Trump has upped the ante in Syria http://www.smh.com.au/world/live-us-launches-missiles-on-syria-what-we-know-so-far-20170407-gvfs3i.html

What to make of that given the unambiguously appalling nature of the Assad regime? This is bad news.

Way back at the start of this decade, when the drumbeats for war against Iraq were growing, there were multiple arguments about the merits of deposing dictators and regime change. Some were from neo-conservatives but many were from people in the centre or the centre-left of politics. Such debates do matter but I’m not going to rehash them. Simply put ALL such arguments rely on an assumption of COMPETENCE.

I hate the X is a cancer and we need to surgically remove X style arguments for oh, so many reasons, not least of which is that it’s a bad analogy and cancer survivors have enough on their plate without being dragged into bad geopolitics analogies. However, it does illustrate one point: even if the analogy was right/appropriate it IMPLIES THAT YOU NEED A VERY GOOD SURGEON. Applying this logic it was obvious wayyyyy back, that even if arguments for regime change in Iraq were sound on principle, that George W. Bush was a simple refutation of each of them.*

If you are attempting something both dangerous and difficult and which has a very poor record of success then you need somebody VERY competent organising it.**

Now, arguably, the US military has gained more experience of how to handle these kinds of conflicts by virtue of long wars in Afghanistan and Iraq but, BUT, the actual executive branch of the US government is at a level of competence that makes George W look like a genius.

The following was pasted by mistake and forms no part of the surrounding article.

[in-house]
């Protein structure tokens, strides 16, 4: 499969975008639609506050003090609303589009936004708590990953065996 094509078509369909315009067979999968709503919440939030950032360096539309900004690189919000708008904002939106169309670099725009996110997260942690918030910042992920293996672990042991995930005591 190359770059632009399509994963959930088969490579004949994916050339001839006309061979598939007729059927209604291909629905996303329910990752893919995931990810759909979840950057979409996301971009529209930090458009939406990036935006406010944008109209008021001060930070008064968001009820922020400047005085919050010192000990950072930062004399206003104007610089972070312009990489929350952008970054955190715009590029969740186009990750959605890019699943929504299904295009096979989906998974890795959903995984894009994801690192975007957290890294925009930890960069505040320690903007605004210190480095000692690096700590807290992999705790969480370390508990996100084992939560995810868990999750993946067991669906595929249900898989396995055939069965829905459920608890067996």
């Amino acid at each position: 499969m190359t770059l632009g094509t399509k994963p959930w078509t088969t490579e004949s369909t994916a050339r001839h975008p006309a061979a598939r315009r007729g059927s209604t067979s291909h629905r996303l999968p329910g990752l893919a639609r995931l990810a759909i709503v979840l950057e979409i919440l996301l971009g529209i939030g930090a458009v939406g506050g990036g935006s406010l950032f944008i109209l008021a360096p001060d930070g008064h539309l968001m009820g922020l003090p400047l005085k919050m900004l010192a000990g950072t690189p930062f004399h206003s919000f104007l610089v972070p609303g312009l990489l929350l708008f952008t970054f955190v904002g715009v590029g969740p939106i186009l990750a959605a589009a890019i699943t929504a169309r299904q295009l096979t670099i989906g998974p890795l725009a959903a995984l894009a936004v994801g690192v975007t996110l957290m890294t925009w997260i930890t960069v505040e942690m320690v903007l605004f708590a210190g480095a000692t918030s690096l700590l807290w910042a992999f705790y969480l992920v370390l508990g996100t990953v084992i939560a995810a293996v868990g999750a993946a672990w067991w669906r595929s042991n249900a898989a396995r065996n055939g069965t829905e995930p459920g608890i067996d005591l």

For those who may have felt they should support interventionist actions by Clinton or Obama or even supported George W Bush’s Iraq adventure, there is NO hypocrisy in not wanting Trump to engage more deeply in Syria. The man is a dangerous incompetent and the checks and balances on him are weak in this arena.

*[I suspect Tony Blair actually followed similar reasoning but ended up in a different place i.e. Bush was going to do this anyway and mess things up so Blair felt he had to step in and help. This demonstrates how clever thoughtful people can perpetuate dangerous stupidity.]

**[Putting ethics, geopolitics and military aside – which in itself is a bad idea]

Some responses to that Nazi piece

Chris Chupik mentions this piece in the comment section at Sarah Hoyt’s blog.

Coyote Gravity by Christopher M. Chupik

Oddly he says this:

Christopher M. Chupik March 26, 2017 at 12:09 pm